Following today’s study from The University of Maryland, which found a one off 30 minute exercise session can ward of cardiovascular disease, Vitality has found that by going one step further and increasing your activity to the Government recommended 150 minutes a week, could prolong your life expectancy by more than three years.
- Making small improvements and behaving as an ‘Everyday Athlete’ can improve life span by more than three years.
- Based on analysis of 6,600 members over the course of 12 months, Vitality found that previously sedentary members who increased their activity levels to the Government recommended 150 minutes a week saw their life expectancy boosted by more than three years (3.1 years).
- Members who increased their activity levels to 90 minutes saw an increase of almost three years (2.7 years) and exercising just 60 minutes a week saw an increase of more than two years (2.4 years).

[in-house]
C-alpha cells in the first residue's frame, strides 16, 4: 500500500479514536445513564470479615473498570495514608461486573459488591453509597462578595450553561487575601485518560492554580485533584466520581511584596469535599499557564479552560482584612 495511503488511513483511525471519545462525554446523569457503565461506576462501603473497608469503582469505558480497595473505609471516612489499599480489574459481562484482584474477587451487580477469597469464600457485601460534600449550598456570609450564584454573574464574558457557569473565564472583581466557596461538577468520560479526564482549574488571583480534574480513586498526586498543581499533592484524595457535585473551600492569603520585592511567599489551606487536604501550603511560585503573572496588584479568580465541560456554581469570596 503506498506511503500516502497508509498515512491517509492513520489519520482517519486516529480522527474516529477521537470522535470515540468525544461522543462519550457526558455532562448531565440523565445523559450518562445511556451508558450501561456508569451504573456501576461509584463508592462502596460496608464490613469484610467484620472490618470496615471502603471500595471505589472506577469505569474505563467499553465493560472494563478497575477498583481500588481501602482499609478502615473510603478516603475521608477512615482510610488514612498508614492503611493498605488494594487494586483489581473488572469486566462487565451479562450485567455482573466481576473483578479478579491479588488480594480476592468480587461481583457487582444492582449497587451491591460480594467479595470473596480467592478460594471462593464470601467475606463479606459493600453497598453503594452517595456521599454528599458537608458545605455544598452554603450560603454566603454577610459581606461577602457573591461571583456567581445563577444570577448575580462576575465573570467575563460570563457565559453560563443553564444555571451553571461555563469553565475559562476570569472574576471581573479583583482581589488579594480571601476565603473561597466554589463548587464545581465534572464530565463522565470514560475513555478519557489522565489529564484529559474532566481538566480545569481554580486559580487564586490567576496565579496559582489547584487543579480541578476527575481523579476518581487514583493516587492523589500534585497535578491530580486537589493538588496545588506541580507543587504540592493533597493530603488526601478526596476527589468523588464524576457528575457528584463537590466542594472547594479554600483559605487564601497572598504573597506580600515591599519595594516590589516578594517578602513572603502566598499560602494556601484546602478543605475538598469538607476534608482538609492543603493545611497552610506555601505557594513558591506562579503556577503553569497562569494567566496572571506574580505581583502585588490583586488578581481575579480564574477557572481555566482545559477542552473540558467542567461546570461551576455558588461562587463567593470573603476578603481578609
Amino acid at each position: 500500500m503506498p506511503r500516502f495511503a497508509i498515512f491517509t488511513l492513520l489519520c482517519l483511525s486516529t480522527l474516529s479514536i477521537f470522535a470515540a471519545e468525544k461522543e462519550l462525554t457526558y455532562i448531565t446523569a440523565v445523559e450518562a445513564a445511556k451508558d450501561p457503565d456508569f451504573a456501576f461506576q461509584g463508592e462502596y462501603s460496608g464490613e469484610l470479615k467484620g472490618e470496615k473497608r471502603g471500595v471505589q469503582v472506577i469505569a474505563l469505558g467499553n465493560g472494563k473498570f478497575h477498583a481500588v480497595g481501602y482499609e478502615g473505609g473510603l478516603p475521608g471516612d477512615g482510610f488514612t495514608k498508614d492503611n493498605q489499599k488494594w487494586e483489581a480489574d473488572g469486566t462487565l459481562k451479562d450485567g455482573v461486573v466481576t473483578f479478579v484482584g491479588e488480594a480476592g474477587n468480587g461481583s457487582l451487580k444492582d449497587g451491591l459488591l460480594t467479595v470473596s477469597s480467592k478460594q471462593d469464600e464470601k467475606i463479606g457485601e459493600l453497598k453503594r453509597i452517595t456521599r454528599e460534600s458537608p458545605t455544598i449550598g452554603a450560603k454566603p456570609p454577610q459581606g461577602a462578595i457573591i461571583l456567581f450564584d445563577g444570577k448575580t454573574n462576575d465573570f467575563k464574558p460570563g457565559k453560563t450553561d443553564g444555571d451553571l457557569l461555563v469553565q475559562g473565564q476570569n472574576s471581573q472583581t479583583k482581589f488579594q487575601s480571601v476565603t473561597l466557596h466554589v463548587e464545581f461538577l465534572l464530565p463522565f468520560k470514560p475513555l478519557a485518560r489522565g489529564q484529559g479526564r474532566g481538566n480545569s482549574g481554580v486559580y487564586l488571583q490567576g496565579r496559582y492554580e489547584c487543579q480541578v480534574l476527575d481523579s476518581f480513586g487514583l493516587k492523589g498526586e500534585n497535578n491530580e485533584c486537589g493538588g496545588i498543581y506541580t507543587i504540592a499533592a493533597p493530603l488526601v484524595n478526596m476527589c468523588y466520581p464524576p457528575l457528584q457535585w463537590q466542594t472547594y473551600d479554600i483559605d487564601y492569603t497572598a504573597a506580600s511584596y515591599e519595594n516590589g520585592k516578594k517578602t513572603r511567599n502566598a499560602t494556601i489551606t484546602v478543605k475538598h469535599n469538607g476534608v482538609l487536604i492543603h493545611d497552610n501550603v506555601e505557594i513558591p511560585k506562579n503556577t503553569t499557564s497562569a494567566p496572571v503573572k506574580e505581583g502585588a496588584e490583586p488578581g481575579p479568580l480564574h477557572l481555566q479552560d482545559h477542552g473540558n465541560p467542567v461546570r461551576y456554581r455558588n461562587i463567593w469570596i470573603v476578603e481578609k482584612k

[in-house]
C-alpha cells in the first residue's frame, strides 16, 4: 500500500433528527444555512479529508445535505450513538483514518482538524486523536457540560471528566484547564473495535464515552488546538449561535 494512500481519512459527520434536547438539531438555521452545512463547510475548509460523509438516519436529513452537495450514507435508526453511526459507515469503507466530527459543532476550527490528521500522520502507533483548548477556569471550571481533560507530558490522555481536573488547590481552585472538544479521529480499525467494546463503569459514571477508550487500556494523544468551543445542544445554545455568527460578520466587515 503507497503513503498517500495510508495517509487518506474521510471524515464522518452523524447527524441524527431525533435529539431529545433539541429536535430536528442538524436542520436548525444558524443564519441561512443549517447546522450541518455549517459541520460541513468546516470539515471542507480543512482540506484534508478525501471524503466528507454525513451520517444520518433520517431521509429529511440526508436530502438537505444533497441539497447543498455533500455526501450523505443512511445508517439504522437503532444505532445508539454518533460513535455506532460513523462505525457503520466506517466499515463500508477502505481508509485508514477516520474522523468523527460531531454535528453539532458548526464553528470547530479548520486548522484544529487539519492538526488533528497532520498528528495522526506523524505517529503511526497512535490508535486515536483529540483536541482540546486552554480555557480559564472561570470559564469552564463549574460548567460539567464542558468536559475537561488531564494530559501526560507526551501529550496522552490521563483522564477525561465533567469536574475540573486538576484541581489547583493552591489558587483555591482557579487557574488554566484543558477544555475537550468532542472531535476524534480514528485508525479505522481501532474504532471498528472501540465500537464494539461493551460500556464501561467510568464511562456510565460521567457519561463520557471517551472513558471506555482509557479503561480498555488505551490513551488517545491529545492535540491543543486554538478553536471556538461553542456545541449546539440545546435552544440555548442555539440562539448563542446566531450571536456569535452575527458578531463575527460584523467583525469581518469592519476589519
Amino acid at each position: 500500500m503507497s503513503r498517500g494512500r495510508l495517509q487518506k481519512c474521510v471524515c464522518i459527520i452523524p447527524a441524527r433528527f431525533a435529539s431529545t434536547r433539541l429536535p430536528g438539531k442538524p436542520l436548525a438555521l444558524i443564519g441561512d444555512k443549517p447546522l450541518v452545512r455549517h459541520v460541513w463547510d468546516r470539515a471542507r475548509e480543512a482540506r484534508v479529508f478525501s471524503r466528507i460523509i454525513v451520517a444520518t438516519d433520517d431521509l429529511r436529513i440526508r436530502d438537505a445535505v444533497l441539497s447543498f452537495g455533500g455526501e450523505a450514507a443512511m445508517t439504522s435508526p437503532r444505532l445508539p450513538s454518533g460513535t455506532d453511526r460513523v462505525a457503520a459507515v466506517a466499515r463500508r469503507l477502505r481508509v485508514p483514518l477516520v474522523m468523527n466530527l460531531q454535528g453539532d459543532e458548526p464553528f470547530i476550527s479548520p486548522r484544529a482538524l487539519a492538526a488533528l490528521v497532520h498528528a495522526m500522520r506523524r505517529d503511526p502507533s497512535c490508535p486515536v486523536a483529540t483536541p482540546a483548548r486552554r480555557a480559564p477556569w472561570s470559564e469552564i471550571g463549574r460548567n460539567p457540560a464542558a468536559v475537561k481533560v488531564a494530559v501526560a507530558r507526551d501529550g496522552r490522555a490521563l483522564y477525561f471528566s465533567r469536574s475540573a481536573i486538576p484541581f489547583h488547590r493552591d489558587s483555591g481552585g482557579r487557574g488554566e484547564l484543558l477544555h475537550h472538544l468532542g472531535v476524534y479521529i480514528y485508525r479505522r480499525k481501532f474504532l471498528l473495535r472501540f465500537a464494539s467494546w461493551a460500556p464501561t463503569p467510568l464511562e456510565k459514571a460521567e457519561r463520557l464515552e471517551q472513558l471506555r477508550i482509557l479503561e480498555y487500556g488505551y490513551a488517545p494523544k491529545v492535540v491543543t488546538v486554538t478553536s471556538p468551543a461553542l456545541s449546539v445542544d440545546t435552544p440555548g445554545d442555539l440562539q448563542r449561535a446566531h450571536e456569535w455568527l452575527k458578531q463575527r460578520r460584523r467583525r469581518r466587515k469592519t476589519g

- The main barriers preventing people from taking part in sport or exercise include time constraints (31%), the expense (21%) and people not enjoying it (19%).
- Rewarding physical activity has a direct impact on both kick starting activity and encouraging people to continue being active.
- Since introducing rewards such as cinema tickets and Starbucks beverages for completing exercise, more than a third of members (34%) who had previously been registering as inactive are now engaging in physical activity.
- This was even more profound for those members who were already active, with the introduction of rewards prompting a six fold increase in those reaching weekly activity targets.
Vitality Ambassador Jessica Ennis-Hill said: “Being an Everyday Athlete doesn’t mean you have to run a marathon or climb a mountain, it just means changing everyday behaviours such as walking up the stairs rather than taking the lift, or getting off a bus stop or two early to walk the rest of the way to where you want to go. This campaign shows how easy it is for people to make small changes that can really benefit their short and long term health.”